Bing: More about Elle Fanning | More about Tom Holland

My praise for the image Wallis projects speaks to how I see the work she's done in "Beasts," as a series of photographic poses. Wallis gives a great, defiant, almost menacing stare and a pretty good fearful face in the scenes where Dwight Henry, as Hushpuppy's father, Wink, is cursing at her. But I don't think of it as a performance. Brooke Shields and Jodie Foster were show business kids from the start, appearing in commercials as infants or toddlers. They knew no other life but the professional games they played in front of the cameras. Wallis was a kid whose mother just brought her by for the audition on a lark. Here's what she told The Hollywood Reporter about working with her director, Zeitlin: "He was fun and kind of funny and fun to play with." Give that man an award for making the character of Hushpuppy seem at all convincing anywhere but on paper. He turned this series of artful shots, of captured snippets of emotion, into something that looks like an intentional, planned-out performance.

A great deal of it is trickery. In "Beasts," Wallis had about 40 lines to read in voice-over narration. Her delivery is flat  the lines feel very read, rather than felt  but fortunately for Zeitlin it's effective because that flatness provides a counter to the volatility on-screen. She has 57 lines that she speaks with the camera on her, 44 of which have five words or less (three are repetitions of the sentence "I am the man"). Seven are simply pleas for "Daddy" with no more than two other words mixed in. Another six are just requests or greetings to "Mamma" with, at most, three other words mixed in. Her longest speech is three short sentences together. When you hear Wallis telling Jay Leno or The Hollywood Reporter about how she was coaxed into additional takes with pizza parties (or the threat of their cancellation) is to understand her true level of emotional engagement in the movie. "They said if you can't go any more, then we are going to cancel the pizza party," she told The Hollywood Reporter. "I'm like, no, I'm getting up!" This is not a criticism of Wallis; it is a criticism of the working conditions under which one gets a 6-year-old to play a lead role in a movie. She was 6. She was normal. Moviemaking isn't normal. The expectations of this notoriously fickle, ageist industry aren't normal either. What other business decides it is a good idea to put a child in the running for its biggest, most pressure-heavy award?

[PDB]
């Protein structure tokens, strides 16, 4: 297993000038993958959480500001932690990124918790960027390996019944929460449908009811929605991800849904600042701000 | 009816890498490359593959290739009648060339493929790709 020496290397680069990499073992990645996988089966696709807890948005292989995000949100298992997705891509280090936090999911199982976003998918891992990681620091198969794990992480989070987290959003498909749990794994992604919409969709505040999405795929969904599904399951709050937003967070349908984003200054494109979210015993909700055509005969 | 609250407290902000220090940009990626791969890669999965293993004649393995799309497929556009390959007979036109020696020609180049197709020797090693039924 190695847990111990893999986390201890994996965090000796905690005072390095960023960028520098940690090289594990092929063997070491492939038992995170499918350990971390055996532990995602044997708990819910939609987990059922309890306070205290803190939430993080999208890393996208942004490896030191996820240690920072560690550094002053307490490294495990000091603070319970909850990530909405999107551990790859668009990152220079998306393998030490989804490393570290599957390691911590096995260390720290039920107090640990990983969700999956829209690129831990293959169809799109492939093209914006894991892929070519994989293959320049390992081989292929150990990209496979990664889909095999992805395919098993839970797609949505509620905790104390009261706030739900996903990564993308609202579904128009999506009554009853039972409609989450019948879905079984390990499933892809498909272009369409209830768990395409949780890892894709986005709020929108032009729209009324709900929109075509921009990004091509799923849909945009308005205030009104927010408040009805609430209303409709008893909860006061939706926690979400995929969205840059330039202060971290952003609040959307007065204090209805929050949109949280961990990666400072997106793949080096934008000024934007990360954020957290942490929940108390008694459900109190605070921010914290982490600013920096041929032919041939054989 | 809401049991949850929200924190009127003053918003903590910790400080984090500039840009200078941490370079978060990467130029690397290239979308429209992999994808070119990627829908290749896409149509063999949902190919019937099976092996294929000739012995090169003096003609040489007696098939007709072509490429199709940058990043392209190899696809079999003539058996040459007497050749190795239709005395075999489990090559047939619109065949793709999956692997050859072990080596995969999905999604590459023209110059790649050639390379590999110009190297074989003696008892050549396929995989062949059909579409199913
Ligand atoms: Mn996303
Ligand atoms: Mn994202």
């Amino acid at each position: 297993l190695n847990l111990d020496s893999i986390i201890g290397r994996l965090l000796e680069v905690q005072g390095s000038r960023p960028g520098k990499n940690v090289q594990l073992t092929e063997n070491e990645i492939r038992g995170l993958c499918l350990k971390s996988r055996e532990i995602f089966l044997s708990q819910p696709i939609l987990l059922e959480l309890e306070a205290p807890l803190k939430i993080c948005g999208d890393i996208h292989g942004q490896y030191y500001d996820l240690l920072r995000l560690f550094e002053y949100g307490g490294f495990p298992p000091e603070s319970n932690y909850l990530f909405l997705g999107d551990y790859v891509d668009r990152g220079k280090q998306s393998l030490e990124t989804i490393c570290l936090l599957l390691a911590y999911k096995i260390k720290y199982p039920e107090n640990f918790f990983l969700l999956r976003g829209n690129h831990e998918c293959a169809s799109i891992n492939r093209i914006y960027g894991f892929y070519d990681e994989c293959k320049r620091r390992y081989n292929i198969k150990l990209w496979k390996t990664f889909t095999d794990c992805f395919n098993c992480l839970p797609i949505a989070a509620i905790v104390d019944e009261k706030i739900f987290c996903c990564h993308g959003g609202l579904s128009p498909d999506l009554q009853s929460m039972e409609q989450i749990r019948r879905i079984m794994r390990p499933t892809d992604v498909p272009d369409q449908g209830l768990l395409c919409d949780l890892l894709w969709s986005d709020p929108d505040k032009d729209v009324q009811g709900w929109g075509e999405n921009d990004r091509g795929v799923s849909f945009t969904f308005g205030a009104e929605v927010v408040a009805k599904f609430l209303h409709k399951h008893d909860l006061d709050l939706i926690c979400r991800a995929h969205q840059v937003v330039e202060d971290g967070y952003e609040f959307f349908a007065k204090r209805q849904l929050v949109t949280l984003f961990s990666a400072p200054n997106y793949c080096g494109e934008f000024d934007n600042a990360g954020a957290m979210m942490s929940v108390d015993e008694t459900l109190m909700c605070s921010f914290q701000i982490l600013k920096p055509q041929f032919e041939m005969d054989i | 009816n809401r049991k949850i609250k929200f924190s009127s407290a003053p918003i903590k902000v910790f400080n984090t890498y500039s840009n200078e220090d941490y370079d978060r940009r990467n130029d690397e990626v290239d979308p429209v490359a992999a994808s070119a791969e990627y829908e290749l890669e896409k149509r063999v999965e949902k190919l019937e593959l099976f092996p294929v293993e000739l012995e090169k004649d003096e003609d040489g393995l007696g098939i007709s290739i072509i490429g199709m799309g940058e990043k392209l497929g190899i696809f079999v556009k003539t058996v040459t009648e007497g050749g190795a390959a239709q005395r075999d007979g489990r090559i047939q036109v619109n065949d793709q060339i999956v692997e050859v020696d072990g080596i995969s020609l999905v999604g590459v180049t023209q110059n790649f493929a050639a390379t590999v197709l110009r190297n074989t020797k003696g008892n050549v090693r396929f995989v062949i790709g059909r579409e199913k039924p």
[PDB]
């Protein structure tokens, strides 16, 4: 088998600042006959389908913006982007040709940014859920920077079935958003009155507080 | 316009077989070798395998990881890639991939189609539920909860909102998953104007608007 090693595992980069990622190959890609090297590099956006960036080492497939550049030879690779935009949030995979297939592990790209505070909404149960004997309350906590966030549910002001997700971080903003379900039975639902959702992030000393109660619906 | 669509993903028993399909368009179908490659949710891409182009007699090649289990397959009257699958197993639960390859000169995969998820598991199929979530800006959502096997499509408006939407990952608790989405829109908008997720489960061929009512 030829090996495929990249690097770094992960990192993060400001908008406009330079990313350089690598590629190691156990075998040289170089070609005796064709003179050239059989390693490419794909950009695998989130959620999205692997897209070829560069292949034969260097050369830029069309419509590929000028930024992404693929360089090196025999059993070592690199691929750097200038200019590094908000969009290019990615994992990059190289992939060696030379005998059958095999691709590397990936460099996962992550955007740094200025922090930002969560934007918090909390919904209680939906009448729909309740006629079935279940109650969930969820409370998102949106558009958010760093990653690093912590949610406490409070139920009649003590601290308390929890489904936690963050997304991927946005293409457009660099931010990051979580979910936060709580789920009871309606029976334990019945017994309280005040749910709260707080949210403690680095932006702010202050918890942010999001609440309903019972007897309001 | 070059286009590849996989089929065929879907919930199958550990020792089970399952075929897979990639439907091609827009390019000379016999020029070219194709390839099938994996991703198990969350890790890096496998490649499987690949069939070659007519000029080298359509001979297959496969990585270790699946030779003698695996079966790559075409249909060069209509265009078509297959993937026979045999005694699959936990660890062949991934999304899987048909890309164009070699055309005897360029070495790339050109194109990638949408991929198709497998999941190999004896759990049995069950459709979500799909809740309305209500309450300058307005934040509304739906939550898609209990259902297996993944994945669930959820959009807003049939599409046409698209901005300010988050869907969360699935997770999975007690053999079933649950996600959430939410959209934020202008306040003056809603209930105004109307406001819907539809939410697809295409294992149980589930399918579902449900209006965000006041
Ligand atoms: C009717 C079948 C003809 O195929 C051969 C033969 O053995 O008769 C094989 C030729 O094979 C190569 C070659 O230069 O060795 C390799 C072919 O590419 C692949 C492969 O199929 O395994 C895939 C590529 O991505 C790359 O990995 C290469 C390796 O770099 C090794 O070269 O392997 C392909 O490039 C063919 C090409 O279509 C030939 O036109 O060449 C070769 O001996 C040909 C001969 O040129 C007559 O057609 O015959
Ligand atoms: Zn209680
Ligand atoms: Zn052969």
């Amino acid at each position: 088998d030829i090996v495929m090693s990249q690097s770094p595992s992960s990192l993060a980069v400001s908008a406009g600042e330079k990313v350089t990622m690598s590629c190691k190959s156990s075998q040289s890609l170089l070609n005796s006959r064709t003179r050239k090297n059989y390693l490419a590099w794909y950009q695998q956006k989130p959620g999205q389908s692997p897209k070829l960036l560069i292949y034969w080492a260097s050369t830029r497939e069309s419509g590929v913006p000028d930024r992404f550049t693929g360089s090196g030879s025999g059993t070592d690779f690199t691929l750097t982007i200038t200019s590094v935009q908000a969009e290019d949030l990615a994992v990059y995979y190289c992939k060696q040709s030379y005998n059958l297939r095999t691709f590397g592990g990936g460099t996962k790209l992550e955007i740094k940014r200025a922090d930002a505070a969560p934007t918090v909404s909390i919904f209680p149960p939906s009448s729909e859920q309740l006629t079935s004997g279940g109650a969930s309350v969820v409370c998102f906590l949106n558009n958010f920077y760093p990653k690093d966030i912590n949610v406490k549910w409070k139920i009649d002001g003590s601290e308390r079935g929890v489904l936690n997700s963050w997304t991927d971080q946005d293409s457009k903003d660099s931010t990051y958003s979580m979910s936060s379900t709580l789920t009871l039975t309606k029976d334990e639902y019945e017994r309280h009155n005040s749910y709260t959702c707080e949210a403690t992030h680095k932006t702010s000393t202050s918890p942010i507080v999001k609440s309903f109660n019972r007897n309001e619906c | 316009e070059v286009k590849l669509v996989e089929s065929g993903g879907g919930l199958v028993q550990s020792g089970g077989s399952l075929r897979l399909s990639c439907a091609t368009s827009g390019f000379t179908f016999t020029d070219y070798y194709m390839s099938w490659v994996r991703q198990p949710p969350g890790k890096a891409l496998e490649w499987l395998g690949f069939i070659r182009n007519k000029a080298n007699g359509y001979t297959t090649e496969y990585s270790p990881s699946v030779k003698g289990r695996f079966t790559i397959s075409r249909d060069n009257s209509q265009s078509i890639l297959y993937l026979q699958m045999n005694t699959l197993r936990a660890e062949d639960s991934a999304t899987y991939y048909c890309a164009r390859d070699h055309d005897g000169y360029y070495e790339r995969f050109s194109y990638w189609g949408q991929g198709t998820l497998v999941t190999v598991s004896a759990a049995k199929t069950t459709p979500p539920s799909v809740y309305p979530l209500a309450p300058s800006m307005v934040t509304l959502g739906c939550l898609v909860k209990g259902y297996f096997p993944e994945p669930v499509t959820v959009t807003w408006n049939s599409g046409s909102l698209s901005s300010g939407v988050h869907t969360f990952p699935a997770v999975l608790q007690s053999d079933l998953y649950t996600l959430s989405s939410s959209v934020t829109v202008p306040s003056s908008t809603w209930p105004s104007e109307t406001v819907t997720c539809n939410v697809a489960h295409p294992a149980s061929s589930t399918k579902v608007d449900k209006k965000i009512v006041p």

Just ask Jodie Foster, 50, whose acceptance speech for a lifetime achievement award at this year's Golden Globes was as bittersweet, strange and angry as any awards show speech in history. "Trust me," said the grimacing Foster, whose first Oscar nomination was at 14, for "Taxi Driver." "Forty-seven years in the film business is a long time." In terms of underage nominees, she and Anna Paquin stand as the industry's biggest success stories. Both have proved that those early, uncannily good performances were not just flukes. But for every Foster or Paquin there are three or four more whose greatest moments in front of the cameras were their Oscar-nominated performances, like Justin Henry, Mary Badham of "To Kill a Mockingbird" and Haley Joel Osment of "The Sixth Sense."

Bing: More about Jodie Foster | More about Anna Paquin